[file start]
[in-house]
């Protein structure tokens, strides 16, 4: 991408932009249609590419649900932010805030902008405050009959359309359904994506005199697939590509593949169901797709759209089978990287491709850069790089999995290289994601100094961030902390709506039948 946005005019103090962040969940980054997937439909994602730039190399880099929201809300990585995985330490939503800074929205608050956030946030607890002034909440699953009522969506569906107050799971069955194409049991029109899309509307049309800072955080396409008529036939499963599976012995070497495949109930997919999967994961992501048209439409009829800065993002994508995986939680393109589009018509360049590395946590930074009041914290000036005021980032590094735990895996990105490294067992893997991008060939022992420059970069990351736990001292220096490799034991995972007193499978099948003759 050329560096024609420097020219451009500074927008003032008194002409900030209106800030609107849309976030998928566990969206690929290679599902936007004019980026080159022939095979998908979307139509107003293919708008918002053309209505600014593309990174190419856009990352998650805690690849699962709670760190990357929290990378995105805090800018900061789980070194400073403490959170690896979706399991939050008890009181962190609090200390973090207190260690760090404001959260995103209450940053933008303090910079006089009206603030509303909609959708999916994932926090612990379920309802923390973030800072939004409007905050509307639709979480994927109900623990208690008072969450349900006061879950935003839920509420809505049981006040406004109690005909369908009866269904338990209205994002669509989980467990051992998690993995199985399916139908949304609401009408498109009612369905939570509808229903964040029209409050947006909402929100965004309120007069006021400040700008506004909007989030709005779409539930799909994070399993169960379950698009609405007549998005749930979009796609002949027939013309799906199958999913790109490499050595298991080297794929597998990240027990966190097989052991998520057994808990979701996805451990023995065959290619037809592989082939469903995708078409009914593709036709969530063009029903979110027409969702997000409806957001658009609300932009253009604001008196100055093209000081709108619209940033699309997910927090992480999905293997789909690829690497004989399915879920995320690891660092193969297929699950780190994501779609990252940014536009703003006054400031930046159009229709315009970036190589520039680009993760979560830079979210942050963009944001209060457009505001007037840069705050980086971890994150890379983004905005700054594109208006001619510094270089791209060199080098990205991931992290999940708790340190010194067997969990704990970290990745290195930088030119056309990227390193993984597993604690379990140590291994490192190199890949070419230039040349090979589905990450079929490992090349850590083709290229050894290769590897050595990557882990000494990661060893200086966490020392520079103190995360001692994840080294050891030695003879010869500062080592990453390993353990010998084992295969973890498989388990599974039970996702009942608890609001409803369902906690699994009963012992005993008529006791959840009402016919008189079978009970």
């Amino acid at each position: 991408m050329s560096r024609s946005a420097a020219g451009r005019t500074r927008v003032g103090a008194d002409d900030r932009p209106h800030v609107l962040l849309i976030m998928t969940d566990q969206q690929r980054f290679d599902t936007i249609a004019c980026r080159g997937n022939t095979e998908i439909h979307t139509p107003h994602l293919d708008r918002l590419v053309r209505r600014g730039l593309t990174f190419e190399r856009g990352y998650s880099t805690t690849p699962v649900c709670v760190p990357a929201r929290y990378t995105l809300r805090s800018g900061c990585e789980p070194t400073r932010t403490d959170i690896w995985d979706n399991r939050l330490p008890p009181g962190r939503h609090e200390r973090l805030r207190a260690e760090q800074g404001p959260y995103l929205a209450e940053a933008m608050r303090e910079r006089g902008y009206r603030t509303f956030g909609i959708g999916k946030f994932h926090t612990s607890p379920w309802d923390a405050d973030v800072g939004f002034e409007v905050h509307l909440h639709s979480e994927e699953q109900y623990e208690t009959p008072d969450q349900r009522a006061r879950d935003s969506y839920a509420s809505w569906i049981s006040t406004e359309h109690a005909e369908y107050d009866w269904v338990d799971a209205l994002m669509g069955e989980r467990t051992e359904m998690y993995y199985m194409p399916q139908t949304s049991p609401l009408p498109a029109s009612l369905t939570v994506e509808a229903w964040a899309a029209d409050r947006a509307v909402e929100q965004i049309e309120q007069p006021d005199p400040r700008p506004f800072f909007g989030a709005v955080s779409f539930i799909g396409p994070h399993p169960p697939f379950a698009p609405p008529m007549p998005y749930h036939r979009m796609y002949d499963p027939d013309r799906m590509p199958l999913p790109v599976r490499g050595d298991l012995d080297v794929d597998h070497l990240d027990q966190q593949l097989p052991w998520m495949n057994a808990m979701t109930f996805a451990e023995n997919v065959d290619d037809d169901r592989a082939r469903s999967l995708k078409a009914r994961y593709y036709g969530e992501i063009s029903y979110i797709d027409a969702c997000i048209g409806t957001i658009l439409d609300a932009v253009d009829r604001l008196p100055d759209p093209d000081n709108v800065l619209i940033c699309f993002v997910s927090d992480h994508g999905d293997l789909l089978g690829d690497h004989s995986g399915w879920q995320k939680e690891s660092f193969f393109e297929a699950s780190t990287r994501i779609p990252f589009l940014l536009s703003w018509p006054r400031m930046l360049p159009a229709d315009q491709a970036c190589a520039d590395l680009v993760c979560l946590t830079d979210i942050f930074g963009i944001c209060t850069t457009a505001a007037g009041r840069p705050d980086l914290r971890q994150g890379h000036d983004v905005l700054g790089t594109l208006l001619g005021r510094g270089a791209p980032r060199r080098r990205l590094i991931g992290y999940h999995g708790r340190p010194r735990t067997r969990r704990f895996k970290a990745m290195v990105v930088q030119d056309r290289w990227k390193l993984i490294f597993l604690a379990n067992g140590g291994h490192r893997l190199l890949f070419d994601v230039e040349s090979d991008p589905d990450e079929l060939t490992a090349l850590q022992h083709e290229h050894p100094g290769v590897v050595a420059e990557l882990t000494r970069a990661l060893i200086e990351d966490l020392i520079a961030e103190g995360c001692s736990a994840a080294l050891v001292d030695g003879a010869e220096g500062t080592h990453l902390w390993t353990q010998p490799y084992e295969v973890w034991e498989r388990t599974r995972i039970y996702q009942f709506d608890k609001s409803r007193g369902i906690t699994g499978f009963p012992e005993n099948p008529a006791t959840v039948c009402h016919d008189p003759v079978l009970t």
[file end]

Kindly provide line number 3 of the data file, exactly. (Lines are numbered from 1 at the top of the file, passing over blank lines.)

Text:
């Amino acid at each position: 991408m050329s560096r024609s946005a420097a020219g451009r005019t500074r927008v003032g103090a008194d002409d900030r932009p209106h800030v609107l962040l849309i976030m998928t969940d566990q969206q690929r980054f290679d599902t936007i249609a004019c980026r080159g997937n022939t095979e998908i439909h979307t139509p107003h994602l293919d708008r918002l590419v053309r209505r600014g730039l593309t990174f190419e190399r856009g990352y998650s880099t805690t690849p699962v649900c709670v760190p990357a929201r929290y990378t995105l809300r805090s800018g900061c990585e789980p070194t400073r932010t403490d959170i690896w995985d979706n399991r939050l330490p008890p009181g962190r939503h609090e200390r973090l805030r207190a260690e760090q800074g404001p959260y995103l929205a209450e940053a933008m608050r303090e910079r006089g902008y009206r603030t509303f956030g909609i959708g999916k946030f994932h926090t612990s607890p379920w309802d923390a405050d973030v800072g939004f002034e409007v905050h509307l909440h639709s979480e994927e699953q109900y623990e208690t009959p008072d969450q349900r009522a006061r879950d935003s969506y839920a509420s809505w569906i049981s006040t406004e359309h109690a005909e369908y107050d009866w269904v338990d799971a209205l994002m669509g069955e989980r467990t051992e359904m998690y993995y199985m194409p399916q139908t949304s049991p609401l009408p498109a029109s009612l369905t939570v994506e509808a229903w964040a899309a029209d409050r947006a509307v909402e929100q965004i049309e309120q007069p006021d005199p400040r700008p506004f800072f909007g989030a709005v955080s779409f539930i799909g396409p994070h399993p169960p697939f379950a698009p609405p008529m007549p998005y749930h036939r979009m796609y002949d499963p027939d013309r799906m590509p199958l999913p790109v599976r490499g050595d298991l012995d080297v794929d597998h070497l990240d027990q966190q593949l097989p052991w998520m495949n057994a808990m979701t109930f996805a451990e023995n997919v065959d290619d037809d169901r592989a082939r469903s999967l995708k078409a009914r994961y593709y036709g969530e992501i063009s029903y979110i797709d027409a969702c997000i048209g409806t957001i658009l439409d609300a932009v253009d009829r604001l008196p100055d759209p093209d000081n709108v800065l619209i940033c699309f993002v997910s927090d992480h994508g999905d293997l789909l089978g690829d690497h004989s995986g399915w879920q995320k939680e690891s660092f193969f393109e297929a699950s780190t990287r994501i779609p990252f589009l940014l536009s703003w018509p006054r400031m930046l360049p159009a229709d315009q491709a970036c190589a520039d590395l680009v993760c979560l946590t830079d979210i942050f930074g963009i944001c209060t850069t457009a505001a007037g009041r840069p705050d980086l914290r971890q994150g890379h000036d983004v905005l700054g790089t594109l208006l001619g005021r510094g270089a791209p980032r060199r080098r990205l590094i991931g992290y999940h999995g708790r340190p010194r735990t067997r969990r704990f895996k970290a990745m290195v990105v930088q030119d056309r290289w990227k390193l993984i490294f597993l604690a379990n067992g140590g291994h490192r893997l190199l890949f070419d994601v230039e040349s090979d991008p589905d990450e079929l060939t490992a090349l850590q022992h083709e290229h050894p100094g290769v590897v050595a420059e990557l882990t000494r970069a990661l060893i200086e990351d966490l020392i520079a961030e103190g995360c001692s736990a994840a080294l050891v001292d030695g003879a010869e220096g500062t080592h990453l902390w390993t353990q010998p490799y084992e295969v973890w034991e498989r388990t599974r995972i039970y996702q009942f709506d608890k609001s409803r007193g369902i906690t699994g499978f009963p012992e005993n099948p008529a006791t959840v039948c009402h016919d008189p003759v079978l009970t």